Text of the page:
Stillwaters Cancer Support Services combines with Milwaukee nonprofit

Special to The Freeman

December 13, 2012

WAUKESHA – Stillwaters Cancer Support Services and Cancer Support Community Greater Milwaukee, the area’s two leading providers of support services for people living with cancer, are in the process of combining their organizations.

Effective Jan. 1, 2013, Stillwaters will expand its services to cancer patients and their families by assuming responsibility for key programs now offered by Cancer Support Community Greater Milwaukee, according to a news release.

“The missions of our two organizations are similar, both of us focusing on providing free psychosocial and emotional support to those effected by any type of cancer,” Theresa Reagan, executive director of Stillwaters, said in a news release. “After thoughtful discussions, we decided that the community would be best served through a single organization.”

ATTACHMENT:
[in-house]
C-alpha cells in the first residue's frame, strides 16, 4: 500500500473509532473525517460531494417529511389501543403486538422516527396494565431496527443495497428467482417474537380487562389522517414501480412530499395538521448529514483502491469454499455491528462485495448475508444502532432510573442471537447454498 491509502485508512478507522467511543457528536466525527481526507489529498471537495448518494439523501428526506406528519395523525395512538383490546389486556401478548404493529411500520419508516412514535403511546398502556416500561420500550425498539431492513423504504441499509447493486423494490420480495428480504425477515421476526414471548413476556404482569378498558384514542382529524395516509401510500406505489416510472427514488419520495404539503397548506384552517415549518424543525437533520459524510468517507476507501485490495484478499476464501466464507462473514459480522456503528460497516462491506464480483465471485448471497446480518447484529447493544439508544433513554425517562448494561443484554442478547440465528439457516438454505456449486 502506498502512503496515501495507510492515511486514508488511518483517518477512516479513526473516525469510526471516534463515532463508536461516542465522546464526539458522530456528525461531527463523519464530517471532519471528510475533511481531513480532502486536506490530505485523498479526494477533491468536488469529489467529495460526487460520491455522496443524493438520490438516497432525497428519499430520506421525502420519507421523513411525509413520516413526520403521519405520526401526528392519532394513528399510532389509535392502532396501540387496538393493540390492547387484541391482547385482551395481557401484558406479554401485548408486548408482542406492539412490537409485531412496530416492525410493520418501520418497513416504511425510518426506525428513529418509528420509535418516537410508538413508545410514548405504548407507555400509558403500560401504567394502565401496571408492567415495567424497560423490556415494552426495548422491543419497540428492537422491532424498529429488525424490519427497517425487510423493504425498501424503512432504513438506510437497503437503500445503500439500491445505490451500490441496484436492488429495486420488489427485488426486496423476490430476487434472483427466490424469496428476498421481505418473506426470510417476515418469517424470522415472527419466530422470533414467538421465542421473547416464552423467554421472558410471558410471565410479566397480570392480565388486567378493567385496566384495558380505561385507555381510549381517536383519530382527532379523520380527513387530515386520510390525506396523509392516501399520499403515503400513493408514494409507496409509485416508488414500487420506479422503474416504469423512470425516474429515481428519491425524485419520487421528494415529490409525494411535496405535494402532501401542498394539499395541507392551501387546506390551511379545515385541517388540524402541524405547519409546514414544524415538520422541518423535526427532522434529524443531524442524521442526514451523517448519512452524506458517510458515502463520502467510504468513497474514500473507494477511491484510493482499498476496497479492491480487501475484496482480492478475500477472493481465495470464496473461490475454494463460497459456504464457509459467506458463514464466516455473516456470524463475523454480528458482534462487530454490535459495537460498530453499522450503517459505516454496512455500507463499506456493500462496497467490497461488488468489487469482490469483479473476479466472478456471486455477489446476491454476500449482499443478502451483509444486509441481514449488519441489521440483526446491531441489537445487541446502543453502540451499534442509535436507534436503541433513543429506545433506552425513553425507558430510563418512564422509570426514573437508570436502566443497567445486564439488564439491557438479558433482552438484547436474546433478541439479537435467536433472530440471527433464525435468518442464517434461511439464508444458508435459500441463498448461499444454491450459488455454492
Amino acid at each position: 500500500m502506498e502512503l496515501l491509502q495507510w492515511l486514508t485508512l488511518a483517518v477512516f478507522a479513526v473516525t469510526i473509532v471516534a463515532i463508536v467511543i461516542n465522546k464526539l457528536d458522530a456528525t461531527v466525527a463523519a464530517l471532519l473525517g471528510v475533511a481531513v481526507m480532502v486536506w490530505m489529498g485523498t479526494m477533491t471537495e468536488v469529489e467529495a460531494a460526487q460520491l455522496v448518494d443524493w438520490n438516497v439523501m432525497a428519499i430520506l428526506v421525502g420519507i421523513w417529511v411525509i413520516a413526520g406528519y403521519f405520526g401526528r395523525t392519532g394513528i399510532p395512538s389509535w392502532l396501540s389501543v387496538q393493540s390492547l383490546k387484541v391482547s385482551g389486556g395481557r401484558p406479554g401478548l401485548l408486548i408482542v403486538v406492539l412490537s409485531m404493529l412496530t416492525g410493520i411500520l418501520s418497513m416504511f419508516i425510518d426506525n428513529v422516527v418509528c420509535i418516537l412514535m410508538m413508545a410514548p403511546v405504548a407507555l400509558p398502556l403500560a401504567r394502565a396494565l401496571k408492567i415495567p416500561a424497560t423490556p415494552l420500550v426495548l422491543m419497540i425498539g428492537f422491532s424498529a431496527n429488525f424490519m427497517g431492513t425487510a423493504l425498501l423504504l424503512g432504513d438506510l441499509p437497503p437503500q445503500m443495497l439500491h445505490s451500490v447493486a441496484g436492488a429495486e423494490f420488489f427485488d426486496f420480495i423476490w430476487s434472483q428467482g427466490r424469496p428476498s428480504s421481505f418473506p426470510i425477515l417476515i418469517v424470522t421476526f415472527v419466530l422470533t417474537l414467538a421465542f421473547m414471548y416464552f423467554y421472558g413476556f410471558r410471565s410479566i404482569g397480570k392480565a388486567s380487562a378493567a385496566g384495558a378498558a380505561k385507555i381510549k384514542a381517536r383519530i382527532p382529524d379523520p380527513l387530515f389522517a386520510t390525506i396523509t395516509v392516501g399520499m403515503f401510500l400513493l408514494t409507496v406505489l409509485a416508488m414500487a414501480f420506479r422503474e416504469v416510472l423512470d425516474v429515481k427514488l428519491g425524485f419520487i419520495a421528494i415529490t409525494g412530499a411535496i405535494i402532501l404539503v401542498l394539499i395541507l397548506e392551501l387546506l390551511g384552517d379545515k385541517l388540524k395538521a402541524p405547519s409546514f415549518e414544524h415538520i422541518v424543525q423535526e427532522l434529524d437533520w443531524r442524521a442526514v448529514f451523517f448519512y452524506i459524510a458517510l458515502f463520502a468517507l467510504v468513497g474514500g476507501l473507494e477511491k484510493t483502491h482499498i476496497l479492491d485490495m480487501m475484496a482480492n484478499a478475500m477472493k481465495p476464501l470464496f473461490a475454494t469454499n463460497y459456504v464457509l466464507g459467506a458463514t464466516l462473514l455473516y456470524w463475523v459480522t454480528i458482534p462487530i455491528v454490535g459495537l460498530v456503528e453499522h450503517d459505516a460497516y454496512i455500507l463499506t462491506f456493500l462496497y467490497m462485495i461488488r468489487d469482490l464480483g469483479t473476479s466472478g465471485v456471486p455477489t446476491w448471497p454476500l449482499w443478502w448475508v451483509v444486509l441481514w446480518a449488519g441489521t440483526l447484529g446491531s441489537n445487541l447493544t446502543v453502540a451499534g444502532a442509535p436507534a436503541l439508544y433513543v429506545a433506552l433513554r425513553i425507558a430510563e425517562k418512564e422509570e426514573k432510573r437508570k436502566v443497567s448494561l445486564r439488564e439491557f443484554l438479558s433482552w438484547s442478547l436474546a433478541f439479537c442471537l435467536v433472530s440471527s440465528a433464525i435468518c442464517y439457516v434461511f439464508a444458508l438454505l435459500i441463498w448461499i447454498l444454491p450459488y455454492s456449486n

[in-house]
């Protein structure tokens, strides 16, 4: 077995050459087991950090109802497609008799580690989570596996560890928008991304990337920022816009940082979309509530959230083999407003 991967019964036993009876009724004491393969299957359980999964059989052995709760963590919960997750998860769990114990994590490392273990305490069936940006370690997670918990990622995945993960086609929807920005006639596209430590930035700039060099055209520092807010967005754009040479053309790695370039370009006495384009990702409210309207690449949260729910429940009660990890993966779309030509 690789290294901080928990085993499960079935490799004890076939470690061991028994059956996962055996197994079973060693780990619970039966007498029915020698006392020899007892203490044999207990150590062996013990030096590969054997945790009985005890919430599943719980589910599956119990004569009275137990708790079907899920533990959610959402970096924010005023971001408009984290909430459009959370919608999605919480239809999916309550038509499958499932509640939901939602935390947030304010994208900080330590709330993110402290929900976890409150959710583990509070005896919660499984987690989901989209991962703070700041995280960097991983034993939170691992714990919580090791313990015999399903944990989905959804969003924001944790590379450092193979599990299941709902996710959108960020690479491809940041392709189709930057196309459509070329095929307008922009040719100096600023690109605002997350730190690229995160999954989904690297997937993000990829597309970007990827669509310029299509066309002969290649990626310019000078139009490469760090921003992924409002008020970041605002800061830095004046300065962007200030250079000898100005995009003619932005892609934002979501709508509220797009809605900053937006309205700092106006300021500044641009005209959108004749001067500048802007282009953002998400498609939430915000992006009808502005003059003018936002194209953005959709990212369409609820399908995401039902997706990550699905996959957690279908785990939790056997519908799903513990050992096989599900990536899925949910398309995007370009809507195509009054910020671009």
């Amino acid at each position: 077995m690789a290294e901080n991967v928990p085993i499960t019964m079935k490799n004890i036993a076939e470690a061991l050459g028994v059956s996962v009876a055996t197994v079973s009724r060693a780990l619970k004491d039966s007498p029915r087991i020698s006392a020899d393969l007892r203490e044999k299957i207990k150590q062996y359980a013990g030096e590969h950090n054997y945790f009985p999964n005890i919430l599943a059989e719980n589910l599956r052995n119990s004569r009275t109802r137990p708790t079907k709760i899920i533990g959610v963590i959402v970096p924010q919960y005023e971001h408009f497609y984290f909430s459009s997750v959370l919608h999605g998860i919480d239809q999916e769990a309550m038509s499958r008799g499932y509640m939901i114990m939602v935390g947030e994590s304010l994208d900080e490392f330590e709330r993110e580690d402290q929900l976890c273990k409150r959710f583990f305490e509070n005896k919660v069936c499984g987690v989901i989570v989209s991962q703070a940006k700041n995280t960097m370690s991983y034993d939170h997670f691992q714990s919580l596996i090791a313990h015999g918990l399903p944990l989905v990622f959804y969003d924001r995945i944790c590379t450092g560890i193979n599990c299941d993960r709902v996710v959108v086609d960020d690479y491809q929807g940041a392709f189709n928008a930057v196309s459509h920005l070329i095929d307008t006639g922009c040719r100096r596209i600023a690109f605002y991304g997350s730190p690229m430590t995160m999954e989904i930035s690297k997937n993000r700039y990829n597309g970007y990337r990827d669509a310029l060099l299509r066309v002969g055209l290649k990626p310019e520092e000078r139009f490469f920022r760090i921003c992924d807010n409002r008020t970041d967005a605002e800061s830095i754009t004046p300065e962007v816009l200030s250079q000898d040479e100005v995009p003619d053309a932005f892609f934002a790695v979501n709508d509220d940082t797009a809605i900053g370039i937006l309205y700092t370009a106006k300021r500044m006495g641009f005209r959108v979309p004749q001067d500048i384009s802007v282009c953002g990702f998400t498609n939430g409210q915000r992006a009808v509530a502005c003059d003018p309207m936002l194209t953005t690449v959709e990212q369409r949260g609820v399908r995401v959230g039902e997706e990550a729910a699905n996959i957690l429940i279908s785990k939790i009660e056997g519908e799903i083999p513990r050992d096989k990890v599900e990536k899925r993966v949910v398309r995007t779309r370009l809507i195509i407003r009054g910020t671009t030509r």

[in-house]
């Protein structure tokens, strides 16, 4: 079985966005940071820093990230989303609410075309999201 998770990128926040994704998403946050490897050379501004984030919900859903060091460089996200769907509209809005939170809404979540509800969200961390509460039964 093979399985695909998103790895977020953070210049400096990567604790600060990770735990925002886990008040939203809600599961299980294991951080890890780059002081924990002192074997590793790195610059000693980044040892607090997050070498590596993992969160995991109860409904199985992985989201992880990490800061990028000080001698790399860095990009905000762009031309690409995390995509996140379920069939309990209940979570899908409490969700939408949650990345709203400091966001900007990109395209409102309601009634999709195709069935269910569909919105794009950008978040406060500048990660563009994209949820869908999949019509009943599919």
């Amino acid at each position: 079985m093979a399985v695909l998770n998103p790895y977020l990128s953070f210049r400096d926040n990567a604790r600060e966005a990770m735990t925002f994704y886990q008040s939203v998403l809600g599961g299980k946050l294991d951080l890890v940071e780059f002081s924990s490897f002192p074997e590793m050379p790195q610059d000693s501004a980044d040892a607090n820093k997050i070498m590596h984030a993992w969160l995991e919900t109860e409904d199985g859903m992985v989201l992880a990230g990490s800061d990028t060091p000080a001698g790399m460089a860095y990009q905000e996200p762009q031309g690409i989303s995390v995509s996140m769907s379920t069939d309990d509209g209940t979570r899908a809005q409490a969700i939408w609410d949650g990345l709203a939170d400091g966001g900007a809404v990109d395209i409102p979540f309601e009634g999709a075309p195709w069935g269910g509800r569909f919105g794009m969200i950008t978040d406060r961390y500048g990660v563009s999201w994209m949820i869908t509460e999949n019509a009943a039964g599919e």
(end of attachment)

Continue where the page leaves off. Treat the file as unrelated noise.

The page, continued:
Waukesha-based Stillwaters will take over The Wellness Group, a professionally facilitated support group for those who are recently diagnosed or are in treatment for cancer, and Cancer Transitions, an evidence-based six-week program for cancer survivors that is held in conjunction with area health care systems starting Jan. 1.

Stillwaters also will offer its professional counseling services to individuals and families formerly served by the Cancer Support Community. Other programs offered by the Cancer Support Community will be discontinued.

“By offering services through a single organization, we will reduce redundancies and make optimal use of the funds we receive from individuals, foundations and corporations,” Reagan said in the release. “We plan to send a very clear message to the stakeholders of both organizations – that no one who is struggling with a cancer diagnosis needs to do so alone.”

Stillwaters Cancer Support Services provides free professional psychosocial counseling, support groups and workshops for cancer patients, families and caregivers. Since 1994, Stillwaters has helped thousands of individuals and families in southeastern Wisconsin cope with the emotional turmoil that comes with a cancer diagnosis.